2

I have a thousand .xyz files, all numerical data and in the same directory. Some of them have the text string "END" at the very end of them. I'm not sure how to loop a grep command so that it removes the "END" and creates a new file, while appending something to end of the original filename.

Example of the last lines of some of my files

-1.10949170 55.68890280 -67.60000000
-0.92807500 55.64095280 -89.80000000
-0.95770560 55.66495830 -82.40000000
-0.90995000 55.63676110 -94.00000000
-1.03738890 55.65107220 -70.20000000
END

I want this (removing the END) from many files

-1.10949170 55.68890280 -67.60000000
-0.92807500 55.64095280 -89.80000000
-0.95770560 55.66495830 -82.40000000
-0.90995000 55.63676110 -94.00000000
-1.03738890 55.65107220 -70.20000000

Original file name: survey_2015_xxx.xyz
New file name: survey_2015_xxx_s.xyz

3

If your head supports negative offsets:

for file in *.xyz; do
  if [ "$(tail -n 1 < "$file")" = END ]; then
    head -n -1 < "$file" > "${file%.xyz}_s.xyz"
  fi
done

(if it doesn't, replace head -n -1 with sed '$d').

You can make it more efficient with ksh93:

for file in *.xyz; do
  if IFS= read -r last4 < "$file" <#((EOF-4)) <#((here=CUR)) &&
    [ "$last4" = END ]; then
    command /opt/ast/bin/head -c "$here" < "$file" > "${file/%.xyz/_s\0}"
  fi
done

As it's only using builtin commands.

If your file system supports reflink copies (that is copying files where the data is not duplicated until modified which here would save time and disk space), you could do, still with ksh93 and with GNU cp:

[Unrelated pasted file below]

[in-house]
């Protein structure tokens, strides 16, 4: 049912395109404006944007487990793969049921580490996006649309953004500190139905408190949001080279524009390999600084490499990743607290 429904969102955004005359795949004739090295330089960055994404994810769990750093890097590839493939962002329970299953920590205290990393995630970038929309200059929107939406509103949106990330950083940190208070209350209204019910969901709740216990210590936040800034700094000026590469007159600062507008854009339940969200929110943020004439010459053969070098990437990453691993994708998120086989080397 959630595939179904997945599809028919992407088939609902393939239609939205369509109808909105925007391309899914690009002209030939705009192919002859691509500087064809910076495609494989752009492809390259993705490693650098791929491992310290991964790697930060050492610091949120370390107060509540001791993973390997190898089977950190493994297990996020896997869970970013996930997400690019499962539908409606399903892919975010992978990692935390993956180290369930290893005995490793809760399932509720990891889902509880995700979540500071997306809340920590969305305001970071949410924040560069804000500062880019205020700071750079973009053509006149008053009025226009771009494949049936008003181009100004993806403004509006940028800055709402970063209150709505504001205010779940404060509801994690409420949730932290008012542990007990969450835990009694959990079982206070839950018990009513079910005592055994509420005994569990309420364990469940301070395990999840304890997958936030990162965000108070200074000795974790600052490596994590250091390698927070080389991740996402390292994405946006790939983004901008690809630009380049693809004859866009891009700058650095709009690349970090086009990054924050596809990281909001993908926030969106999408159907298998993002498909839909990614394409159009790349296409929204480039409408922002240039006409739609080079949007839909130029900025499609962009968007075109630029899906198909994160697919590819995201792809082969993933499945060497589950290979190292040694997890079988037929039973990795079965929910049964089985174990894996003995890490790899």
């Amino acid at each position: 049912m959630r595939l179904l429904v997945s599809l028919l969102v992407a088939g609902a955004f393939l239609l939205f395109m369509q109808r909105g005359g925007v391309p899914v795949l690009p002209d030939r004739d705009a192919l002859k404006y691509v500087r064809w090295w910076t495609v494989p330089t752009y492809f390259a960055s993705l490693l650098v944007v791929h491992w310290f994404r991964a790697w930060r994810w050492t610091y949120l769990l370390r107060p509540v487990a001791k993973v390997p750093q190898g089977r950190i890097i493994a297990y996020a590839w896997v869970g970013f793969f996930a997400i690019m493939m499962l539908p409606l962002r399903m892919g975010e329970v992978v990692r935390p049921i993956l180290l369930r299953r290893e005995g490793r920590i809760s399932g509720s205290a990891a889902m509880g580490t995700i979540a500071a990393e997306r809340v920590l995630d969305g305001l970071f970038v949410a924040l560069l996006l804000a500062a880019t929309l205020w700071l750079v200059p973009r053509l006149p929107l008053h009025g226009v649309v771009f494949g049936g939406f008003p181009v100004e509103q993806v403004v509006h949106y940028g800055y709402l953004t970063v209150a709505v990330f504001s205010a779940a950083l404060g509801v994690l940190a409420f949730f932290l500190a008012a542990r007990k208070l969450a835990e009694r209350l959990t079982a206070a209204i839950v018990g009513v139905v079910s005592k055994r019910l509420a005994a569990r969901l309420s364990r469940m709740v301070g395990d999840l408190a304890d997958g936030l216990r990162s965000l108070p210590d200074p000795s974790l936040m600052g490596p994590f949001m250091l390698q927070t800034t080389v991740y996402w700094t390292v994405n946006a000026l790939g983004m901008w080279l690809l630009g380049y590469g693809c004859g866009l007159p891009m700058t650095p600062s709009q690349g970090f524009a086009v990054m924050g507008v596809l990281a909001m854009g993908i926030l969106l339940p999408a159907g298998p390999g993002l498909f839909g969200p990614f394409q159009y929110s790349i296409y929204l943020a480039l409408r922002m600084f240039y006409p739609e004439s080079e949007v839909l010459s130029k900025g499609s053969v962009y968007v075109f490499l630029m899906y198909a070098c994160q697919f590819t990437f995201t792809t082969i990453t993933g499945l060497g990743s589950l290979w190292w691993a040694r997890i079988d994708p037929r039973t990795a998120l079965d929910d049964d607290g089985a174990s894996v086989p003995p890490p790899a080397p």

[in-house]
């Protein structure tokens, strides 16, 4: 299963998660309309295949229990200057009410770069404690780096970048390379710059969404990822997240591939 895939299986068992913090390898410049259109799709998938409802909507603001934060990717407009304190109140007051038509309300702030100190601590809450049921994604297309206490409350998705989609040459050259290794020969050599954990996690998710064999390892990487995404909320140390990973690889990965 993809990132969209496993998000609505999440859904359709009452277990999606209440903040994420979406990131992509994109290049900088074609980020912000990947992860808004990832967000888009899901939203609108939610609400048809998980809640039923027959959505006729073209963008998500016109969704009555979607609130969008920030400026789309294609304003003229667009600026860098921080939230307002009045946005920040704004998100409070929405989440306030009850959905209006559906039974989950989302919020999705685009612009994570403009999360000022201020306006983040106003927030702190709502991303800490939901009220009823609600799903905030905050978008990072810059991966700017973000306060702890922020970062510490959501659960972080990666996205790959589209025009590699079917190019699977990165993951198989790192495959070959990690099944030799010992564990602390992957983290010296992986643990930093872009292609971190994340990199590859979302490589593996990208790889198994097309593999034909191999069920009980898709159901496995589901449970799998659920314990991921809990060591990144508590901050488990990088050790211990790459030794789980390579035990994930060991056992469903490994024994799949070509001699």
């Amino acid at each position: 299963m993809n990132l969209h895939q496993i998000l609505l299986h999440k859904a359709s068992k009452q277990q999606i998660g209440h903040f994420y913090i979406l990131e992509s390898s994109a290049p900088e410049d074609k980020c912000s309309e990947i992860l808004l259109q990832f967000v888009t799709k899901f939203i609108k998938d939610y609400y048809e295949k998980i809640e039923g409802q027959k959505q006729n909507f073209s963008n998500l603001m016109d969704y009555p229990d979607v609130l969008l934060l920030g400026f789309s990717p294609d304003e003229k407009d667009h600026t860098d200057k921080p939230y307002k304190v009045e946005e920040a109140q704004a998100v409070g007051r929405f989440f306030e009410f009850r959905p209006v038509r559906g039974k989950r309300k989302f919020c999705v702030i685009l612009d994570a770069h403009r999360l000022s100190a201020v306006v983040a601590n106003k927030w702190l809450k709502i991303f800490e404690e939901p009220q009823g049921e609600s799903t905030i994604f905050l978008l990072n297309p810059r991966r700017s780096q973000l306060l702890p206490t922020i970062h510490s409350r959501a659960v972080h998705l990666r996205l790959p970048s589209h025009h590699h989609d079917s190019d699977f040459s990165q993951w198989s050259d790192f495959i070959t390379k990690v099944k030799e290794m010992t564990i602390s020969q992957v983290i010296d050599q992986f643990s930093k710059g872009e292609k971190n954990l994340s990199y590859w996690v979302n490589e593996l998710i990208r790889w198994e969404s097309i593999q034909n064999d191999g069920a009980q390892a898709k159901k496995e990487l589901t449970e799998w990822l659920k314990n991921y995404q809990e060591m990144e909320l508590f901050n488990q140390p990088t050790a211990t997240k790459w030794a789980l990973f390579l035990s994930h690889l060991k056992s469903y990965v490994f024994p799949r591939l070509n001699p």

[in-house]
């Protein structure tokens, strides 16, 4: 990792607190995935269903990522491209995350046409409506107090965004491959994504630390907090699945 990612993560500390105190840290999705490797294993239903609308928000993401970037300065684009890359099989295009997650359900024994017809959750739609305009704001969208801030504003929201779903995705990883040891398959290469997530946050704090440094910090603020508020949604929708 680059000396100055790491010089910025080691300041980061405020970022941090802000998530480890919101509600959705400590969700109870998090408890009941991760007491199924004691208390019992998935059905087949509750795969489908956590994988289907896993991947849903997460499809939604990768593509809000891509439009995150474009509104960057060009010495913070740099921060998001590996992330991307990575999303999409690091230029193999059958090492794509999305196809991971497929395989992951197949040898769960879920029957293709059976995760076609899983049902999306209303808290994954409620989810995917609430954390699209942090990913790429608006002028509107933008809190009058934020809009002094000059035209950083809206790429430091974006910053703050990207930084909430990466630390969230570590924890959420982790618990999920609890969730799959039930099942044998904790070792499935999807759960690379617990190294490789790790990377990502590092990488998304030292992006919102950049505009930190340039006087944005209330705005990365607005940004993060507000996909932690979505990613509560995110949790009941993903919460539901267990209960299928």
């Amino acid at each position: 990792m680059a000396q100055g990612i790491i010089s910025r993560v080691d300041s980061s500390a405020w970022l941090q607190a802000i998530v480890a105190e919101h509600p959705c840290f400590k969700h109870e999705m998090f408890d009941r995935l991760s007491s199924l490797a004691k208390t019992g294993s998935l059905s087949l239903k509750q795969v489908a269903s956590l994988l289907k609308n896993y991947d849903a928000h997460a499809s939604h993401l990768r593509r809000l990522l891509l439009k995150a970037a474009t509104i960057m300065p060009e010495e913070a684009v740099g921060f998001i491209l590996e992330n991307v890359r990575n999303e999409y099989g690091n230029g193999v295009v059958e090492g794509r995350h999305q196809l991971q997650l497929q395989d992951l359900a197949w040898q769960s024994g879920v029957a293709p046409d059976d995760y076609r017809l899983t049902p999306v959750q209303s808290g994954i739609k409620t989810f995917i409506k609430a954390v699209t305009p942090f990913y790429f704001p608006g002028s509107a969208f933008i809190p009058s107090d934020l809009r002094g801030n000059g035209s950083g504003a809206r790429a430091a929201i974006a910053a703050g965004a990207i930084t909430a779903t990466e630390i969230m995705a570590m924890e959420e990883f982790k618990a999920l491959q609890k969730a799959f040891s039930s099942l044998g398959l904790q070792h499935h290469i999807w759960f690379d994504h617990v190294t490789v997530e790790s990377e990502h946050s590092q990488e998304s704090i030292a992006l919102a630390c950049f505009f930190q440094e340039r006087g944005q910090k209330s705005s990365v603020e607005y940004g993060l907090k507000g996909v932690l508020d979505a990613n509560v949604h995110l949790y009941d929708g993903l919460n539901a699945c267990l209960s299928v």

for file in *.xyz; do
  if IFS= read -r last4 < "$file" <#((EOF-4)) &&
    [ "$last4" = END ]; then
    newfile=${file/%.xyz/_s\0}
    cp --reflink=auto -- "$file" "$newfile" &&
      : 1<>; "$newfile" >#((EOF-4))
  fi
done

That is, we're making a reflink copy and truncating it 4 bytes from the end.

1

An ed alternative, because you only live once:

for f in *.xyz; do
    printf '%s\n' ';g/END/d\' "w ${f%.xyz}_s.xyz" q | ed -s "$f"
done

Filename caveats:

  • Filenames cannot begin with !, otherwise ed will attempt to pipe the buffer into a command.
  • Since ed uses blank characters to delimit the w command from its pathname argument, leading blanks in filenames will not be preserved.
  • Filenames with newlines will cause problems since ed uses newlines to delimit commands.

In a sane world, none of these limitations are relevant. Alas ...

  • Yeah, ed can definitely do this job ... With some escaping and a slight change of code you can work around those limitations and deal with pretty much any kind of filename. Not worth it though. – don_crissti Feb 26 '16 at 11:33
0

Just other solution using sed

for file in *.xyz
do
    if [ "$(sed -e '$!d' $file)" = END ]
    then
        sed -e '$d' $file > $file_s.xyz
    fi
done

Your Answer

By clicking “Post Your Answer”, you agree to our terms of service, privacy policy and cookie policy

Not the answer you're looking for? Browse other questions tagged or ask your own question.